Return to the Kettle – and guide to put ins and camping
We recently did a club presentation on the many family friendly canoe camping trips we’ve did on the Kettle River, near Rock Creek BC, when the kids were growing up. It inspired us to do a return to the Kettle after Rivers Week 2021, and to try out an upper section we never paddled in all those years – and got a little surprise you’ll read about below!. Monica and I were joined by James, Cathy, Carey, Janice and Leigh.
Put ins: head North from the Kettle River provincial park and veer right at Westbridge. You are now on the Christian Valley Road (where everyone refers to locations based on the km markers ). It follows the East Kettle. We traditionally put in at the Fiva Creek bridge at about km 27 and paddle to the beach at Rock Creek over three days and two nights. Finding camping that isn’t someone’s private property is important, so we traditionally camped night 1 here , which is a great island, and night two at the island just north of the Kettle Provincial Park – which you can see from the highway a few hundred meters north of the park entrance.
There are other put in and takeout options as well, and great camping besides the obvious and excellent Kettle Provincial Park site. There is great free Rec site camping between km 30 and 40. The one at about 31.5 (Canyon Creek Rec site) is the highest you can put in with loaded boats and children or novices. It is all easy from there down, all the way to Midway if you want, or the iron bridge half way between Rock Creek and Midway. You could go from the Canyon Creek Rec site all the way to Midway over 4 days and three nights if you want to extend the trip, Or a day trip, such as between the bridges at km 27 and 7.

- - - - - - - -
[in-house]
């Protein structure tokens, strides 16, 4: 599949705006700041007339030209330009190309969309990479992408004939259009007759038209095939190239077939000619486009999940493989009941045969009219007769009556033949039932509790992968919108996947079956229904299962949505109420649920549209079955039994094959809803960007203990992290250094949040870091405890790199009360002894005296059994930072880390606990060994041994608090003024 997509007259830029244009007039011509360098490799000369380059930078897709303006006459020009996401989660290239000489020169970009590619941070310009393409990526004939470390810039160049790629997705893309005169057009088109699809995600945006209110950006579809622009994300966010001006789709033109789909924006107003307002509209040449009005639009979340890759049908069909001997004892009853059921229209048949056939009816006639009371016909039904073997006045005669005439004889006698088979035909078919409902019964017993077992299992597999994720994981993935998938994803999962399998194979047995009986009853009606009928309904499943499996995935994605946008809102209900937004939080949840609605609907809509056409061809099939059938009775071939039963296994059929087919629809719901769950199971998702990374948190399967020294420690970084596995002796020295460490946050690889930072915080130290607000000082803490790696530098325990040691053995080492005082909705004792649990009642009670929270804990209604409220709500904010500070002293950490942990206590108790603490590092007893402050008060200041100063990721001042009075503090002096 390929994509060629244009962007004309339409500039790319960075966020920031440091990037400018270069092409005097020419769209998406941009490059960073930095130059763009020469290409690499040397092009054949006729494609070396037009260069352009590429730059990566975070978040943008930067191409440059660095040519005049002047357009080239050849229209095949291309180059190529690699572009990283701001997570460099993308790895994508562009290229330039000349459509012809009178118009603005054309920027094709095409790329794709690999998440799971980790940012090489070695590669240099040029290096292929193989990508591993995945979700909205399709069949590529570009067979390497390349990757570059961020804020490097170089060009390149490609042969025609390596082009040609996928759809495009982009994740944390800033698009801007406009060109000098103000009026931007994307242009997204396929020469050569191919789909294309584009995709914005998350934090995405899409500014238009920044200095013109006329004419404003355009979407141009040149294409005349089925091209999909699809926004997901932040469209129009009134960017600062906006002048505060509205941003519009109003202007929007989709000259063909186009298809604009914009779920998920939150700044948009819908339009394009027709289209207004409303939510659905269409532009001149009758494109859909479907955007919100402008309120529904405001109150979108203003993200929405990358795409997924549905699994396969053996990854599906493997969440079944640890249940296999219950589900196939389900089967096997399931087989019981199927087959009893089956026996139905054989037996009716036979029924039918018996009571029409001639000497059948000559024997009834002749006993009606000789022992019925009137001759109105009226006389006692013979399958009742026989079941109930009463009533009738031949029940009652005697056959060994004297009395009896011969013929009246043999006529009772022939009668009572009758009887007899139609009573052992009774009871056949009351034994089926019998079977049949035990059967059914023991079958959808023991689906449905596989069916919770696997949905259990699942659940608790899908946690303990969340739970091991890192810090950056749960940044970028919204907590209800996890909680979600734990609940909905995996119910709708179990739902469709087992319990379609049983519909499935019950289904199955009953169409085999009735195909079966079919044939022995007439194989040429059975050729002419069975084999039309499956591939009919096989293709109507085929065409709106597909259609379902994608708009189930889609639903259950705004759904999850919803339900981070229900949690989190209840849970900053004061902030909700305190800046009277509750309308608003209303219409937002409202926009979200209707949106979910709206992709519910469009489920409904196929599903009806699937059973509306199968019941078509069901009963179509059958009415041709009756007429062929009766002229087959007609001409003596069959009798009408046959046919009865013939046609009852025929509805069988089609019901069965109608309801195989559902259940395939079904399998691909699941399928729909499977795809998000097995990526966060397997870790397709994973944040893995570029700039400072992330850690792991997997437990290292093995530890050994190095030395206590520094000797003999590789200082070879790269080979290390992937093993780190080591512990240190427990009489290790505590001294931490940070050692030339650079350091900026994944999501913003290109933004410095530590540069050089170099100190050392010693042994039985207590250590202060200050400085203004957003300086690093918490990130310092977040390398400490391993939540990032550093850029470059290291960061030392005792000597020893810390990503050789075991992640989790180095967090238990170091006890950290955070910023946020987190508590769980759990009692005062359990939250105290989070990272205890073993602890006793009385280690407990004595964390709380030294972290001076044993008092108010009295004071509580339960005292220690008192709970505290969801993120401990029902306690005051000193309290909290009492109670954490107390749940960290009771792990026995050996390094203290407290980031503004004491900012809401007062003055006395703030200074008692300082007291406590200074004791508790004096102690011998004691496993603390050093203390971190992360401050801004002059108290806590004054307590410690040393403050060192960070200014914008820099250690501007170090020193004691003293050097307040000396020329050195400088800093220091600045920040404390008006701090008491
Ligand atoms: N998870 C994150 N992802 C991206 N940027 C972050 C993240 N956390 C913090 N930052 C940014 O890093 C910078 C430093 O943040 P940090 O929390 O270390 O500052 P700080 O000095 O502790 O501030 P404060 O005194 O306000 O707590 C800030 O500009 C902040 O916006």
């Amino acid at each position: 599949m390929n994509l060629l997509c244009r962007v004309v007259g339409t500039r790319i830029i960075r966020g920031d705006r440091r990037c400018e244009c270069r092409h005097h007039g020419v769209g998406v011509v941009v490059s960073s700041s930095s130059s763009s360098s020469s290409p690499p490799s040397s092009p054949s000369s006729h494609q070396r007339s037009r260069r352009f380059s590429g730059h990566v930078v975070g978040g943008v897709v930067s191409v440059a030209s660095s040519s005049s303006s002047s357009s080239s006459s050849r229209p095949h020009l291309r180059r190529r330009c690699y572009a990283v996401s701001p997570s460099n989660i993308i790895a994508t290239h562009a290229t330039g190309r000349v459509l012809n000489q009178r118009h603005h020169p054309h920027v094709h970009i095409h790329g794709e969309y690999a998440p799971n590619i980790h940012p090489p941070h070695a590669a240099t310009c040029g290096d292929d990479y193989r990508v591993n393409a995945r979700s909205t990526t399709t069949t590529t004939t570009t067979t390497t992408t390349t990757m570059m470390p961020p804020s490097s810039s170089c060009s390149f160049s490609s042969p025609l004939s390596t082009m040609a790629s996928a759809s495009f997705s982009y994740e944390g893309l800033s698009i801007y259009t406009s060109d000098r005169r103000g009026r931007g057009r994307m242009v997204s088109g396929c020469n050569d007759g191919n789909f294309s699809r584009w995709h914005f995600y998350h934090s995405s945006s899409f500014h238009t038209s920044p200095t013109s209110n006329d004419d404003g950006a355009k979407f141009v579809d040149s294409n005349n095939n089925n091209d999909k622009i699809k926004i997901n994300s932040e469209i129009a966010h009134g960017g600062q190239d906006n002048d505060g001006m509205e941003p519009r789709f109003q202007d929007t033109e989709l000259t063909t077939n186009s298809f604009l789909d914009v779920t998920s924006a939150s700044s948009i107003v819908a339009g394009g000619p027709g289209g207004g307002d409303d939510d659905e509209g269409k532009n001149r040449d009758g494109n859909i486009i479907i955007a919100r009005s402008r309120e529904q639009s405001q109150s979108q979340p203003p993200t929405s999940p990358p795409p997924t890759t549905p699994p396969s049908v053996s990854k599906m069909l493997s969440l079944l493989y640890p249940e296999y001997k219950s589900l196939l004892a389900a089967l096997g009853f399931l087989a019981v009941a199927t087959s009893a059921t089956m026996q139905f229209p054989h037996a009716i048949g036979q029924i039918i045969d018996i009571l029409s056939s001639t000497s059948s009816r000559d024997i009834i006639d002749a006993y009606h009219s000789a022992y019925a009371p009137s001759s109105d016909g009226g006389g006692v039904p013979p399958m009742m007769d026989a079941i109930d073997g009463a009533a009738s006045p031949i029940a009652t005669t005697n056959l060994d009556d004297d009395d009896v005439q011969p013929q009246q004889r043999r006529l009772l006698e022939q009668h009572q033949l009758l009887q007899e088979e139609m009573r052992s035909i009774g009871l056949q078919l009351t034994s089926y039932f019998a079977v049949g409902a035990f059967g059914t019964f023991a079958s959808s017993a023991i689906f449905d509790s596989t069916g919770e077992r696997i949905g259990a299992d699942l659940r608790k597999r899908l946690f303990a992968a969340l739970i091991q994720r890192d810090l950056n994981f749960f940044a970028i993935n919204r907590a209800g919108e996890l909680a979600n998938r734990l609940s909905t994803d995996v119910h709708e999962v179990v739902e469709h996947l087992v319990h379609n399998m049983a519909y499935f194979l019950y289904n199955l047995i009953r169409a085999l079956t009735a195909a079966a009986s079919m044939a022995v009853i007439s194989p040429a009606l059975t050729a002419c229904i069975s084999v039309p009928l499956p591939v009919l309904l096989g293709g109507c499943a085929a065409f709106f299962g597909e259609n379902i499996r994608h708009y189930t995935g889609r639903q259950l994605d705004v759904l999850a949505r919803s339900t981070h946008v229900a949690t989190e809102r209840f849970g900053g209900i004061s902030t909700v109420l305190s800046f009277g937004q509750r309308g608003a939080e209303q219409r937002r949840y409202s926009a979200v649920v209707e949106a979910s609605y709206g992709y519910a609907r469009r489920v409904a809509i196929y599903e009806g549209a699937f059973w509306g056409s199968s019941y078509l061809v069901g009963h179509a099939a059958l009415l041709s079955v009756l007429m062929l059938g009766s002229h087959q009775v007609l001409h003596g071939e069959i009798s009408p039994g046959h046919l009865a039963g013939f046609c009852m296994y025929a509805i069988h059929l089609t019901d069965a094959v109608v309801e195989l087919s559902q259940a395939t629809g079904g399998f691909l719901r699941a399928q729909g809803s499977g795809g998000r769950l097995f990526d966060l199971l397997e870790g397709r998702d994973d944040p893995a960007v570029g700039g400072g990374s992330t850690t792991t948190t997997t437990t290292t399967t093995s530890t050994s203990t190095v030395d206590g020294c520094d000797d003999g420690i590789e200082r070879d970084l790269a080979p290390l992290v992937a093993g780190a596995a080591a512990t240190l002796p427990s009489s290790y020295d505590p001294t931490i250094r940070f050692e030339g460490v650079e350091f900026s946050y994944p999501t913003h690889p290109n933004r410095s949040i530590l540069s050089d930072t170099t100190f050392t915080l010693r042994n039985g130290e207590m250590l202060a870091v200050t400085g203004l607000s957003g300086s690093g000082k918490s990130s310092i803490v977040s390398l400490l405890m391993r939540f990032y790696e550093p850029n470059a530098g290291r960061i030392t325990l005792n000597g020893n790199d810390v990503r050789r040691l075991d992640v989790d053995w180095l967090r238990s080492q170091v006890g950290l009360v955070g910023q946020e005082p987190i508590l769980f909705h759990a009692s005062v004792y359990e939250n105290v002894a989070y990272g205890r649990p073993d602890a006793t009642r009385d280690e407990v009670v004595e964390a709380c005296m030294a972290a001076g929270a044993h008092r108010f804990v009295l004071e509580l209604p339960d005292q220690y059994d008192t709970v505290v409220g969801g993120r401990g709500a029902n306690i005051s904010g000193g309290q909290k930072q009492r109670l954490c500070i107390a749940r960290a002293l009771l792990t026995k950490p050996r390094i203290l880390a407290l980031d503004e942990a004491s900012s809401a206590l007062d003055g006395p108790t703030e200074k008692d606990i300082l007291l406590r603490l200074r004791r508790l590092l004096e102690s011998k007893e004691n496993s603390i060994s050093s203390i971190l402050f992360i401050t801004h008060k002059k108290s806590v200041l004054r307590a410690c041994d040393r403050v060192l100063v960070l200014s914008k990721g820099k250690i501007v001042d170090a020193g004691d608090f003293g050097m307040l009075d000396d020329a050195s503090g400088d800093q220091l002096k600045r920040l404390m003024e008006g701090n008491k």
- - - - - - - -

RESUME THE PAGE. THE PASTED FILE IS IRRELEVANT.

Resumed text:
Even though the Kettle is an easy River, do keep in mind that it is a real river, so experienced paddlers should help keep the less experienced safe and show them how to stay on the inside of bends to avoid the wood that piles up on the outside in a few places.
If you are adventurous and paddling unloaded boats with experienced paddlers, helmets etc, there is a put in at the Rec site near km 40 (Kettle Canyon Rec site), and you can paddle down to the Fiva Creek bridge for a day trip. The hazards to be aware of are in a 1.5 km stretch. It includes a pair of nasty ledges, followed by a 200m boulder garden, and then by a rock strewn section after the river bends left. You can see pretty much all of it except the opening ledges from the road near km 32 – scout in and decide. The ledges (which are are in the photo at the top of this report on the right against the bluff, though you can’t properly see them) are too sharp and jagged to paddle, so require a short lining over boulders – but we did paddle the rest.
Water levels: it was very low in early July 2021: 17 cms on the “Kettle River at Ferry” gauge. It floated our boats, but just barely in places – look for 20 cms or better. Generally the river is very high in mid June and drops dramatically, making late June and the first half of July your best bet.
For a safe overnight river trip with kids, with warm clear water and a zillion spots to swim and play, it’s hard to beat the Kettle.